“Our new report quantifies the huge damage to health associated coal power plants both in Bosnia and Herzegovina and in other countries of the Western Balkan region,” says Vlatka Matkovic Puljic, Health and Energy Officer, Balkans Region, Health and Environment Alliance (HEAL). “We hope that the findings will encourage the government of Bosnia and Herzegovina to reconsider national energy plans for coal and lignite and to increase investment in wind and solar power alternatives.”
The combination of coal and other exhaust from industrial, transport and domestic sources in the air robs countries of health and prosperity. Figures from the World Health Organization (WHO) show the economic cost of early deaths from air pollution in Bosnia and Herzegovina at 21.5% of national GDP compared with 4.5% in Germany. (5) Bosnia and Herzegovina experiences episodes of poor air quality which last several months.
“Higher levels of air pollution result in more asthma attacks and an increase in hospital admissions for lung and heart problems,” states Professor Dr. Zehra Dizdarević, a pneumologist. “Patients with asthma and other respiratory problems suffer greatly during smog episodes. Children with breathing conditions cannot play outside and may not be able to go to school. Some adults may be prevented from going to work because of the air pollution and older people are more likely to need hospitalisation."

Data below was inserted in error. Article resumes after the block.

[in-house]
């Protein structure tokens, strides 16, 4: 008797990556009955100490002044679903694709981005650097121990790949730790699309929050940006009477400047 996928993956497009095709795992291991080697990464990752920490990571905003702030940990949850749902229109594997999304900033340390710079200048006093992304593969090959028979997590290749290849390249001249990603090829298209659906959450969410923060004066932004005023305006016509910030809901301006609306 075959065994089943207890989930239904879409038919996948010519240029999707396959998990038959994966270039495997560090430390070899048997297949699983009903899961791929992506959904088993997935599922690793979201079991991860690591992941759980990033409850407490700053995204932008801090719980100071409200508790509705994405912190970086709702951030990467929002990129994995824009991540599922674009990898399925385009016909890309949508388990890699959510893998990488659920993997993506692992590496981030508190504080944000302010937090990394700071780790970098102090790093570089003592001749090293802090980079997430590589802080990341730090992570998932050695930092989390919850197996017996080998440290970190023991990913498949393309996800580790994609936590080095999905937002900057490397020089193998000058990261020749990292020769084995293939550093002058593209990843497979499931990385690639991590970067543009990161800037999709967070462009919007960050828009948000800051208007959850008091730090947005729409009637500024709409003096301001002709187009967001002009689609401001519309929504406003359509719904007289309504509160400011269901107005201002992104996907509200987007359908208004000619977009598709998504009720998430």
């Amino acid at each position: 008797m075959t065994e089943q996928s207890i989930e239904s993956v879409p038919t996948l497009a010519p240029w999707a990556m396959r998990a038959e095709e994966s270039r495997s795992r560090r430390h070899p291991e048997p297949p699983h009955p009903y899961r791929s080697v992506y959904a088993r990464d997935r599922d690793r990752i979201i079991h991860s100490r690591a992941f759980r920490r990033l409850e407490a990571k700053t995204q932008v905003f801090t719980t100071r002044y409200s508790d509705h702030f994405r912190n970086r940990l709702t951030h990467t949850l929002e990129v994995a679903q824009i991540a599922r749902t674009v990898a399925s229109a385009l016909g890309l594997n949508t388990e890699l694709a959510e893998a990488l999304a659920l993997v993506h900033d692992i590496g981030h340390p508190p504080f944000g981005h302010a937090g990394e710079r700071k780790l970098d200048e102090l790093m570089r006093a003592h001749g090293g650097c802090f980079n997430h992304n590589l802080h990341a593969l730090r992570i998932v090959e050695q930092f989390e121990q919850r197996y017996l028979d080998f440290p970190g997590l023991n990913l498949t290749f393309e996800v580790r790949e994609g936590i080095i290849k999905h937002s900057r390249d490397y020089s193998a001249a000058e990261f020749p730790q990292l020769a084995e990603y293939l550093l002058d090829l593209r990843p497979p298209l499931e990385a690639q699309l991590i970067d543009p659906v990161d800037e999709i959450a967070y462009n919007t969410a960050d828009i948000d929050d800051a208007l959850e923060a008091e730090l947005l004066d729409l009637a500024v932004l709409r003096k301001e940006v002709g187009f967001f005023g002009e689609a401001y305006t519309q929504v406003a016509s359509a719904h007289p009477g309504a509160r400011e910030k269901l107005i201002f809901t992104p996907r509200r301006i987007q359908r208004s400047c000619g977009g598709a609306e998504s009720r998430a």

HEAL and SEE Change Network, a regional think tank on sustainable development, are joint hosts of the press conference to launch the findings in Bosnia and Herzegovina (1). They are calling for an end to coal in Europe by 2040 in order to promote health through cleaner air and to reduce carbon emissions that fuel climate change. They want the government of Bosnia and Herzegovina to close existing coal plants and not to build any new ones.
Vlatka Matkovic Puljic, Health and Energy Officer, Balkans Region, Health and Environment Alliance (HEAL), Tel: +32 2 234 36 42 (Brussels office), mobile: +32474894953, Email: email@example.com
Masha Durkalić, Communication Officer, SEE Change Net, Sarajevo, Bosnia & Herzegovina, Tel: + 387 33 213 716, Mob + 387 63 999 827, Email: firstname.lastname@example.org
Notes for journalists:
1. The new report, “The unpaid health bill, How coal power plants in Western Balkans make us sick” is available here (http://bit.ly/1QMCYId). It is being released today at a press conference at 11 am in Sarajevo, Bosnia and Herzegovina. It will be released in Brussels at the same time.